The next morning, the eighth, it had stopped raining but the clouds persisted. I guess it didn’t rain that day. I don’t know. That was a problem for Frost and Chouinard. Chuck and I stayed where we were, protected by the overhang. Yvon went first, showing his mastery of climbing loose, rotten rock. Tom followed and led the second pitch of the day. Then, reaching the top of the Eye, Yvon placed pitons between overhanging blocks that weren’t solid. It was again after dark by the time Tom and Yvon returned to our protected bivouac spot at the base of the Cyclop’s Eye.
The ninth morning was cloudy, and through the mist we saw that the Valley rim and the high peaks had donned a new coat of white. Snow covered the bald top of Half Dome. Chuck and I were wet and cold and would have liked to stay put, but it was time to get moving, so we ascended our friends’ fixed ropes to the top of the Eye. Here, Chuck set up a belay in slings. From his stance I hand-traversed left and did some fancy nailing, slipping around on the wet, licheny rock and swimming in ice water pouring down from snowmelt. I did a lot of traversing on that pitch, getting farther and farther from Pratt, who was still belaying in slings. The exposure was terrifying. When you are climbing upward you get used to exposure, but when traversing the view below you is always new, so you don’t get accustomed to the height.
Eventually, I climbed straight up, reaching a sort of cave near the top of the wall. We called our lucky find the “Igloo.” It had a flat, sandy floor that could hold four people, and a big, flat boulder for a roof. We expected more rain, and the Igloo would be a good place to be if it stormed. Our friends hauling the loads soon joined us, and we spent the night there.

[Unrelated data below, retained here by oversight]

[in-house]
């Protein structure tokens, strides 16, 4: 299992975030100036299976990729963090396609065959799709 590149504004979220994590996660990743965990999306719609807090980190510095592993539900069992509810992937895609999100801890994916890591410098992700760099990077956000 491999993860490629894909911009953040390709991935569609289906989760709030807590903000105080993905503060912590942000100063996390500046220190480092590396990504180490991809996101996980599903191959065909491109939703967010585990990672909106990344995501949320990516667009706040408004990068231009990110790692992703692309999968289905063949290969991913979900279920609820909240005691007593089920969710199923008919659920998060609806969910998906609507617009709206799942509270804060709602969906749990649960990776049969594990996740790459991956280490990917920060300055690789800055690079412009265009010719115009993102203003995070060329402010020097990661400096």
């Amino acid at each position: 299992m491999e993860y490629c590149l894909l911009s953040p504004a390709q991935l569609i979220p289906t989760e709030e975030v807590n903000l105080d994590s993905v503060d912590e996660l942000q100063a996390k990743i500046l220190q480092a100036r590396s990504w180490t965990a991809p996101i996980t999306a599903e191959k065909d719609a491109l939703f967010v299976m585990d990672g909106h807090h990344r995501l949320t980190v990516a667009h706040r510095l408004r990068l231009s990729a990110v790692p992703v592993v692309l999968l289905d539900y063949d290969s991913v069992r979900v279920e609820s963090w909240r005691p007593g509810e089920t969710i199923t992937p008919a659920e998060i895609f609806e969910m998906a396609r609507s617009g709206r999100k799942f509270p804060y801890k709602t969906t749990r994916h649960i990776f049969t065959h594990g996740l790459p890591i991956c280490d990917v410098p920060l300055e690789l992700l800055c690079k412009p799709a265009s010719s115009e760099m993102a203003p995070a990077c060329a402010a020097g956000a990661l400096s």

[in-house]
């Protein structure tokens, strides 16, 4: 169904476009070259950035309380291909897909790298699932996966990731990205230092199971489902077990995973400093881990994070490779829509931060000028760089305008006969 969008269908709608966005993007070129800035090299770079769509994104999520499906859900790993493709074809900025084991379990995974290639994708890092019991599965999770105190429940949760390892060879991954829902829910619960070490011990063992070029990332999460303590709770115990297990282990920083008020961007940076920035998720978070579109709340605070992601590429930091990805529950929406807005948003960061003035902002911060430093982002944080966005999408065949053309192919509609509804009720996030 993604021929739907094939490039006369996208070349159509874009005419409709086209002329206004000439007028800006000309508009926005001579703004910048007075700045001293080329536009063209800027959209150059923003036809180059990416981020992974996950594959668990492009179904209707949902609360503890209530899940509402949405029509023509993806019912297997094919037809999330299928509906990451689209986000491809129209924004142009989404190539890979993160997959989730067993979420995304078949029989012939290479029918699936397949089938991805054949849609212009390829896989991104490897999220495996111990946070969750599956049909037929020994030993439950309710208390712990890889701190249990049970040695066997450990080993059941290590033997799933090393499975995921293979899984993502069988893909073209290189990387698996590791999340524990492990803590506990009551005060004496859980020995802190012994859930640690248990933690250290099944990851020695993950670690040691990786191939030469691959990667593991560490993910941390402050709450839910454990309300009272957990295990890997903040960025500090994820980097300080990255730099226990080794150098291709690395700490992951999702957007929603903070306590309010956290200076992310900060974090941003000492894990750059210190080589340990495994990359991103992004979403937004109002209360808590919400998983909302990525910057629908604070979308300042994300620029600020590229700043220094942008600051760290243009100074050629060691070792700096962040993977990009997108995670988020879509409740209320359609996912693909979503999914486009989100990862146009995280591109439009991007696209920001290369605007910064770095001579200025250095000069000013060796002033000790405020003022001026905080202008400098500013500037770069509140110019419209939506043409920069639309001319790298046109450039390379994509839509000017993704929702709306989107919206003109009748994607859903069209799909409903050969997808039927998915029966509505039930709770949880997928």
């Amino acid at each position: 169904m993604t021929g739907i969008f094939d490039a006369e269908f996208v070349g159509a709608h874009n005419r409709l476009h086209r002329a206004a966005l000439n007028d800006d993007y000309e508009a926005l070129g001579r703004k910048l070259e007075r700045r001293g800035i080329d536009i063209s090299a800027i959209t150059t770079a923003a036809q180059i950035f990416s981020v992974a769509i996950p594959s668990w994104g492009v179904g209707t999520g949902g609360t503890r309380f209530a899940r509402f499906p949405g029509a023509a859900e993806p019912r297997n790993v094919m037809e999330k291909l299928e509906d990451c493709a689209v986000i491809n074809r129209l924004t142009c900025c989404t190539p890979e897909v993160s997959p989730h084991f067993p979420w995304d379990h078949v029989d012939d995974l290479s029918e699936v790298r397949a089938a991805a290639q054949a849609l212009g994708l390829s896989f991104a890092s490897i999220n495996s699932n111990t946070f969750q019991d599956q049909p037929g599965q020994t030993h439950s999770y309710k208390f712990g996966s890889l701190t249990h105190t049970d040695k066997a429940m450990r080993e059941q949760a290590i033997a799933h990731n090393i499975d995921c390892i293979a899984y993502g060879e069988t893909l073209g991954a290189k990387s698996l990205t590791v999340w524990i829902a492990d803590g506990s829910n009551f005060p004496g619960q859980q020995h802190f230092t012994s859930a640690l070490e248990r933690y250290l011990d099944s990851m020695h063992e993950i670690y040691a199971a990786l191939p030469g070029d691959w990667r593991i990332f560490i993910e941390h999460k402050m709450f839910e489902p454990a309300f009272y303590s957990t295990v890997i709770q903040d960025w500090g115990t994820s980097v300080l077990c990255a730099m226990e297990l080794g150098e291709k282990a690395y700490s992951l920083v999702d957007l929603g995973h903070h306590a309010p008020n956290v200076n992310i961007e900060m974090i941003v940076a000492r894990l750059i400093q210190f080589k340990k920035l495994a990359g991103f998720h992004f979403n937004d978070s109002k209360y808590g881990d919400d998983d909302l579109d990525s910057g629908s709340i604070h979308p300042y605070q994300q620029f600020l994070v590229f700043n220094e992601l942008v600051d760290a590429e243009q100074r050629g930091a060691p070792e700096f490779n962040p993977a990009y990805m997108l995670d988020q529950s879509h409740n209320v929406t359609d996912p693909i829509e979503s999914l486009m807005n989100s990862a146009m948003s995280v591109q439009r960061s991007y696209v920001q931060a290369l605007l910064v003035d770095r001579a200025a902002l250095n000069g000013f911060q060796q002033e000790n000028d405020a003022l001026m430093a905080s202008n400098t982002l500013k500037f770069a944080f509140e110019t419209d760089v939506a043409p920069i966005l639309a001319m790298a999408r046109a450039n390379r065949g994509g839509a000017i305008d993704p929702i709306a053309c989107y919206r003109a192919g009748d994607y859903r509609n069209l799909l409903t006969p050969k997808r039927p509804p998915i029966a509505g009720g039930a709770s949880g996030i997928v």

The morning of the tenth day was sunny, a fortunate turn of events for which we were thankful. Our bodies soaked up the sun’s rays, and we luxuriated on the flat rock above the Igloo. It was less than 300 feet to the top. I got to climb that day, taking Tom’s place as Yvon’s partner. Tom said he wasn’t feeling well, but I somehow doubted it. To this day, I think he was just being generous—letting me climb on “the summit team”—because the wall had been my idea. In any case I led off, starting with a big step to the right in the warm sunlight. I then traversed away from my friends on the flat rock until I reached a belay spot and brought Chouinard across. He went first to the final overhangs, which I led with difficulty to the top, thinking, “Well, this will give those who come after something to think about.”
It was tough placing pitons. I got the bright idea of holding myself into the rock by hooking my waist loop directly to the piton from which I was suspended, thus facilitating a higher placement of the next piton. I thought this pretty clever, but Dennis Hennek, on the second ascent, didn’t have any trouble here. (I was on top, watching.)
There was a bit of snow atop El Capitan and the white stuff covered the High Sierra, but the sky was blue and the sun was warm. We went down off El Cap by way of the East Ledges and reached the valley that evening, very satisfied. That’s the way it is with good climbs—they leave you feeling satisfied.
We hope you enjoyed this article and will support one of climbing's greatest pioneers, Royal Robbins, by ordering a copy of his 2012 autobiography, My Life, Volume Two, The Golden Age. You can order the book here
One of my most treasured possessions
is an oval, blind-gate carabiner with “RR” stamped on it. The initials,
of course, stand for Royal Robbins. The carabiner was his and it speaks
of a time, roughly 1957 to 1971, when he owned not just the carabiner
but Yosemite itself. The Northwest Face of Half Dome was his, by any and
all routes. So was the left side of El Cap where he had his Salathé Wall, and made the first solo of the big stone, via the Muir Wall
in 1968. Then there were his innumerable hard free routes, done in
glorified hiking boots or “RRs,” as they were called, a tip of the hat
to the man.
By the time I got the carabiner, left fixed by Robbins at a lower-out point on the Wall of Early Morning Light